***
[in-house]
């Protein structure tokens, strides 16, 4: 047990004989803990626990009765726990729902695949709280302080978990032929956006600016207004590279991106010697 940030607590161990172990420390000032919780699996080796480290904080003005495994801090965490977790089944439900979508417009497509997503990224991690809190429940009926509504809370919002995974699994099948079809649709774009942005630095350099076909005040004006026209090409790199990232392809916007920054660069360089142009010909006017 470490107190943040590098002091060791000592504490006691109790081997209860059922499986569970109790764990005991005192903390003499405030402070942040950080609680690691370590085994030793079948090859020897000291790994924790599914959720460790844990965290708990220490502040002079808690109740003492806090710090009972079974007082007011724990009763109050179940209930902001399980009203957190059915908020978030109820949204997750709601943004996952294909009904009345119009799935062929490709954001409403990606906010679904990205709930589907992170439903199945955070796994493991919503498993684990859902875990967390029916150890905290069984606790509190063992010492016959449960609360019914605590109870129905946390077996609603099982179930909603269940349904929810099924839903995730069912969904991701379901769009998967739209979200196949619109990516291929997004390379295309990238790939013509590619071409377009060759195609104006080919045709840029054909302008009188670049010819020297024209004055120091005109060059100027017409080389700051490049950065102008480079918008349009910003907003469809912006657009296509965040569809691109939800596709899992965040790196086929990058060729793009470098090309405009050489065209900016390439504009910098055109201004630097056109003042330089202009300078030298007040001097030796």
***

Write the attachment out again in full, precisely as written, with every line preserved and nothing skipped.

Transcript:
[in-house]
């Protein structure tokens, strides 16, 4: 047990004989803990626990009765726990729902695949709280302080978990032929956006600016207004590279991106010697 940030607590161990172990420390000032919780699996080796480290904080003005495994801090965490977790089944439900979508417009497509997503990224991690809190429940009926509504809370919002995974699994099948079809649709774009942005630095350099076909005040004006026209090409790199990232392809916007920054660069360089142009010909006017 470490107190943040590098002091060791000592504490006691109790081997209860059922499986569970109790764990005991005192903390003499405030402070942040950080609680690691370590085994030793079948090859020897000291790994924790599914959720460790844990965290708990220490502040002079808690109740003492806090710090009972079974007082007011724990009763109050179940209930902001399980009203957190059915908020978030109820949204997750709601943004996952294909009904009345119009799935062929490709954001409403990606906010679904990205709930589907992170439903199945955070796994493991919503498993684990859902875990967390029916150890905290069984606790509190063992010492016959449960609360019914605590109870129905946390077996609603099982179930909603269940349904929810099924839903995730069912969904991701379901769009998967739209979200196949619109990516291929997004390379295309990238790939013509590619071409377009060759195609104006080919045709840029054909302008009188670049010819020297024209004055120091005109060059100027017409080389700051490049950065102008480079918008349009910003907003469809912006657009296509965040569809691109939800596709899992965040790196086929990058060729793009470098090309405009050489065209900016390439504009910098055109201004630097056109003042330089202009300078030298007040001097030796």